Susavidge and O’Malley debunked some of the common myths behind decisions to forego environmental coverage:
Myth: My business is not subject to environmental regulations.
Reality: Other regulators and business partners will require some degree of environmental protection.
Regulatory agencies like OSHA are more diligent than ever about indoor air quality and water systems testing after several outbreaks of Legionnaires disease.
“The regulators often set the trends in environmental claims,” Susavidge said. “In the real estate area it started with testing for radon, and now there’s more concern over mold and legionella.”
Multiple hotels have been forced to shut down after testing revealed legionella in their plumbing or cooling systems. In addition to remediation costs, business interruption losses can climb quickly.
For some industries, environmental insurance acts as a critical business enabler because investors require it. Many real estate developers, for example, are moving into urban areas where their clients want to live and work, but vacant lots are scarce. Those still available may be covering up an urban landfill or a brownfield.
“We’re able to provide expertise on those sites and the development risks so the contractor can get comfortable working on it. It’s about allowing our clients to stay relevant in their markets,” O’Malley said. “In this case, the developer is not an insured with a typical environmental exposure. But if there is a contaminant on the worksite, they could inadvertently disperse it. In a high-population urban area, the impact could be large.”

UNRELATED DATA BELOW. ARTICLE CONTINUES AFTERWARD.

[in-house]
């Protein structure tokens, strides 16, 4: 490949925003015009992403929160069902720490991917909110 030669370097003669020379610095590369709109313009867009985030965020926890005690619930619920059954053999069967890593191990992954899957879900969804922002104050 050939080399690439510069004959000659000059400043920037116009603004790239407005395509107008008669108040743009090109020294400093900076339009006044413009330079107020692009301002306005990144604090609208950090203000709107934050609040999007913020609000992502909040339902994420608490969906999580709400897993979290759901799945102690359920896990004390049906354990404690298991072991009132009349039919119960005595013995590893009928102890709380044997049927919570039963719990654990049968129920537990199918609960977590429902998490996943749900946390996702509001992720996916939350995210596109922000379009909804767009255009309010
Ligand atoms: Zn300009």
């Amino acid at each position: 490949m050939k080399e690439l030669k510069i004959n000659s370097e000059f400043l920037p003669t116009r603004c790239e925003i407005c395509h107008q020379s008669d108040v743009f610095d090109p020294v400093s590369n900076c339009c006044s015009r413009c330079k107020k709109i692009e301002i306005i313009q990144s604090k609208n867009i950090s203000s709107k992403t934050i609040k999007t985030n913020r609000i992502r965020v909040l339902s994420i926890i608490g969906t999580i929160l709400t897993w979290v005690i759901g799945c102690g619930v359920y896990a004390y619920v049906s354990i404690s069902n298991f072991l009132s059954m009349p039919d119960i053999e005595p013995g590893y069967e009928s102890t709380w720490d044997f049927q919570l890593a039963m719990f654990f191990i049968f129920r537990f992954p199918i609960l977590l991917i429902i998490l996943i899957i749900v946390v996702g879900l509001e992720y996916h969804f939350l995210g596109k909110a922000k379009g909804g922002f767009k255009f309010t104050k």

Banks also quite often require the coverage specifically because developers are turning to these locations with higher potential environmental risk.
“Though it’s not a legal requirement, insurance is a facilitator to the deal that developers really can’t operate without,” Susavidge said.
Myth: The small environmental exposure I have would be covered under other polices.
Reality: Environmental losses can result from exposure to off-site events and are excluded by many property and casualty policies.
Environmental risks on adjoining properties can lead to major third party losses. Vapor intrusion under the foundation of one property, for example, can unknowingly underlie the neighboring properties as well. The vapor intrusion can then seep into the surrounding properties, endangering employees and guests.
In other words, your neighbor’s environmental exposure may become your environmental exposure.
O’Malley described a claim in which a petroleum pipeline burst, affecting properties and natural resources 10 miles downstream even though the pipeline was shut off two minutes after the rupture. The energy company that owns the pipeline might have coverage, but what about the other impacted organizations? Many other property policies exclude environmental damage.
Sometimes the exposure is even more unexpected. In 2005, for example, a train carrying tons of chlorine gas crashed into a parked train set sitting in the yard of Avondale Mills — a South Carolina textile plant. The gas permanently damaged plant equipment and forced the operation to shut down.
“It’s not always obvious when you have an environmental exposure,” Susavidge said.
“When there is a big loss or a pattern of losses, the casualty market will typically move to exclude it,” said O’Malley. “And that’s where the environmental team looks for a solution. Environmental coverage has been developed to fill the gaps that other coverages won’t touch.”
Myth: We already have a thorough response plan if there is an incident.